Apple River Canyon State Park is in the hilly northwest corner of Illinois in Jo Daviess County near the Wisconsin border. Limestone bluffs, deep ravines, springs, streams and wildlife characterize this area. Once a part of a vast sea bottom that stretched from the Alleghenies to the Rockies, the scenic canyon area was formed by the action of the winding waters of the Apple River.
The park was established by the State of Illinois in 1932, and today consisting of 1.907 public owned acres. Several other sites within Jo Daviess County are managed as part of the Apple River Canyon State Park Complex: Thompson and Salem Units, Iris and Jack Witkowsky Wildlife Area, Tapley Woods Natural Area, Hanover Bluff Natural Area, Hanover Bluff Nature Preserve, Wards Grove Nature Preserve, McKeague Unit Nature Preserve, Rall Woods Natural Area, and Apple River Canyon - Winston Tunnel Unit.
Henri Joutel, who accompained LaSalle on his Mississippi Valley expedition in 1687, recounted tales told by travelers of Indian lead mines int he "upper Mississippi." The first European explorer to see the lead mines was Nicholas Perrot, a French trader who settled on the east side of the Mississippi in 1690. Scottish adventurer, John Law was the first to explot the mineral resource. His Company of the West, founded in Paris in 1717 on the fraudulent claim that the Illinois lead mines were well-developed, collapsed with a thud, which was heard throughout France and in history as the "Mississippi Bubble." American settlers arriving in the nineteenth century, drove out the Sauk and Fox Indians in the Black Hawk War. Galena, thriving on the profits of lead mining, became a roaring boom town. By the hundreds, miners entered this country through a canyon, which now is one of the principal attractions of the Apple River Canyon State Park.
The town of Millville was established within what now is Apple River Canyon State Park, but not a trace of it remains. Named after its two sawmills, Millville became a stop on the Galena-Chicago stage route and flourished until 1854 when the Illinois Central Railroad, building its line from Freeport to Galena, passed 4 miles north of the town. A devastating flood in 1892 washed out the dam, swept away many buildings and drove the people out of the town forever.
Flowing for countless centuries, the Apple River has cut through limestone, dolomite and shale deposits carving the canyon and creating massive cliffs rising high above the water. Upon close examination, the colorful canyon reveals walls dotted with mosses, lichens and tenacious bushes rooted to the sheer walls by minute crevices.
The glacial sweep which leveled hills and filled valleys in other parts of the state left this area unscratched. Commonly referred to as the Driftless Area because of the lack of glacial episode, largenumbers of fossil remains are present on the surface in areas throughout northwestern Illinois. Lack of glaciation also was responsible for making lead veins easily available, which contributed to early development of the area.
The park contains such wildlife as deer, squirrels, rabbits, raccoons, eagles, hawks and 47 varieties of birds. At least 14 different ferns and over 500 different herbaceous plants and 165 varieties of flowers including the diminutive Bird's-eye primrose, can be seen throughout the park.
Four picnic areas with tables, grills, accessible drinking water and toilets may be found along the river’s banks. Thus site also has three shelters, two of which are accessible. Shelter reservations are available through ReserveAmerica.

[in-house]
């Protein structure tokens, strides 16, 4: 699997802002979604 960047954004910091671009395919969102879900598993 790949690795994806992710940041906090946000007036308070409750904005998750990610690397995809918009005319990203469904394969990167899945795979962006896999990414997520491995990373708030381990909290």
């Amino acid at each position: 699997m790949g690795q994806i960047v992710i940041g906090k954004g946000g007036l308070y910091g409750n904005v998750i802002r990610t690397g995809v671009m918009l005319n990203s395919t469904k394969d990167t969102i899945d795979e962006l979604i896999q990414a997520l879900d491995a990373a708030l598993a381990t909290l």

Campground Map | Youth Group Map
The park offers 49 Class "C" sites without showers in the Canyon Ridge Campground and 6 group sites in the Walnut Grove Youth Campground. Reservations are accepted through ReserveAmerica. Winter camping is available from 11/1 - 4/15 in the Walnut Grove Youth Campground. Alcoholic beverages are not allowed in the campgrounds.
Hunting is available in the Thompson and Salem Units, Iris and Jack Witkowsky Wildlife Area , Tapley Woods Natural Area, Hanover Bluff Natural Area, Wards Grove Nature Preserve, Rall Woods Natural Area, and Winston Tunnel Natural Area. Contact the park office for more information.
The Apple River has a variety of fish including smallmouth bass, sunfish, crappie, carp and suckers. The river is one of several in the state where the Illinois Department of Natural Resources releases keeper-size trout. Trout require clean, clear, cold water and in the spring, Apple River meets these requirements in the spring, however, the fish do not survive through the hot summer months so the stream is stocked on a put-and-take basis.
Five trails - Pine Ridge, Tower Rock, River Route, Sunset and Primrose Trail (accessible) - wind through the woods for several miles within the park. Trails can be hazardous, please stay on the trail.
Surrounding Area Attractions
Discover Jo Daviess County with wineries, antique shops, riverboat cruises, 10 golf courses, historic sites and museums, spa services and excellent dining all within 30 minutes of Apple River Canyon State Park. For more information, contact the Jo Daviess County Visitors Bureau at (877) 464-2536 or at www.galena.org.
Apple River Canyon State Park is located 2 ½ hours west of Chicago. Take I-90 West to US Rt. 20 located by Rockford. Take US Rt. 20 West for approximately 50 miles to Rt. 78 North. Turn right onto Rt. 78, go 6 miles to Canyon Road. Take a left on Canyon Road. The park is well signed on Rt. 20 and Rt. 78.
Apple River Canyon State Park is located in the northwest corner of Illinois. If you are traveling from the south, you can take I-39 to Rockford, then US Rt. 20 West to Rt. 78 North, go 6 miles to Canyon Road, take a left on Canyon Road. The Park is well signed on Rt. 20 and Rt. 78.